Improving Literacy from a Different Angle: Career and Technical Education Leaders Have Made Reading and Writing Skills a Top Priority

By Hyslop, Alisha | District Administration, May 2010 | Go to article overview

Improving Literacy from a Different Angle: Career and Technical Education Leaders Have Made Reading and Writing Skills a Top Priority


Hyslop, Alisha, District Administration


AT ITS MOST FUNDAMENTAL level, literacy represents the ability to read, write and communicate. Unfortunately, too many adolescents lack the literacy skills necessary to navigate the reading and writing requirements of high school and the future world in which they will work and live.

One of the ironic facts about adolescent literacy is that the reading levels of U.S. adolescents have actually declined during the past two decades, despite the fact that more students are taking higherlevel courses. Explicit literacy efforts must be targeted at high school students, but just giving students "more of the same" isn't likely to have the dramatic impact that is needed.

Almost every school district in the country has some type of literacy initiative in place, but all too often an incredible resource is overlooked. Career and technical education leaders have recognized the literacy challenge and have made improving their students' reading and writing skills a top priority. Today's CTE programs, offered in middle schools, comprehensive high schools, magnet or career-themed schools, and area technical centers, are both academically and technically demanding. Students must be able to read, comprehend, analyze and report on high-level information in order to be successful not only in their education program but in their future careers.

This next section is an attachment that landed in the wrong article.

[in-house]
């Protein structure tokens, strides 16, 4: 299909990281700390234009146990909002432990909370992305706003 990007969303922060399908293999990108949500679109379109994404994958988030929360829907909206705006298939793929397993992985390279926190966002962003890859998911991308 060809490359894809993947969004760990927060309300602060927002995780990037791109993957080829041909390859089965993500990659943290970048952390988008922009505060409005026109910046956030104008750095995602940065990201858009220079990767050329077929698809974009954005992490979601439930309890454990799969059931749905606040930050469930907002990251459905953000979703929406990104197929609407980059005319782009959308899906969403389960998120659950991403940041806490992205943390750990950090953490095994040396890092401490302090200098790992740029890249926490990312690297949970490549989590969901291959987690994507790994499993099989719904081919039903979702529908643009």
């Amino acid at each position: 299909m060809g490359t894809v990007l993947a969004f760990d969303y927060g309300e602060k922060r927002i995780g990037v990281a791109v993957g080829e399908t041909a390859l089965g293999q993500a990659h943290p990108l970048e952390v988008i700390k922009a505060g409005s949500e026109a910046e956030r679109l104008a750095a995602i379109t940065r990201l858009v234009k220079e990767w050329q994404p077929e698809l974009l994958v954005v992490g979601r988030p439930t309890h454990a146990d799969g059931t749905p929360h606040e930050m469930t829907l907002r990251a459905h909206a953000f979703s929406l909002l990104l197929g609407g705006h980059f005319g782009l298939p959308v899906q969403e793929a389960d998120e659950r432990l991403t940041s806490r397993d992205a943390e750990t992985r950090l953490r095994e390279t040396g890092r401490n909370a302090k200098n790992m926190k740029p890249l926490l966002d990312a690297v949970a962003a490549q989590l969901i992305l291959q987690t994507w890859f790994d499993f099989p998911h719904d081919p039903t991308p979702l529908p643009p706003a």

Engaging Literacy Content

Research has shown that one of the best ways to help students gain literacy skills is to motivate and engage them with content related to their interests, which can engage reluctant readers and, at the same time, improve literacy skills. Approximately 97 percent of all high school students take a CTE course at some point that exposes them to this essential relevancy. Students typically find their CTE courses to be directly connected to their future goals and are often more willing to engage in reading and writing within these courses. Job-specific vocabulary and authentic work situations can inspire students to apply themselves to literacy tasks that lack meaning in other contexts.

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Contrary to what you may have heard, reading and writing opportunities can be found throughout CTE courses, and many CTE teachers are implementing rigorous content-area reading strategies. …

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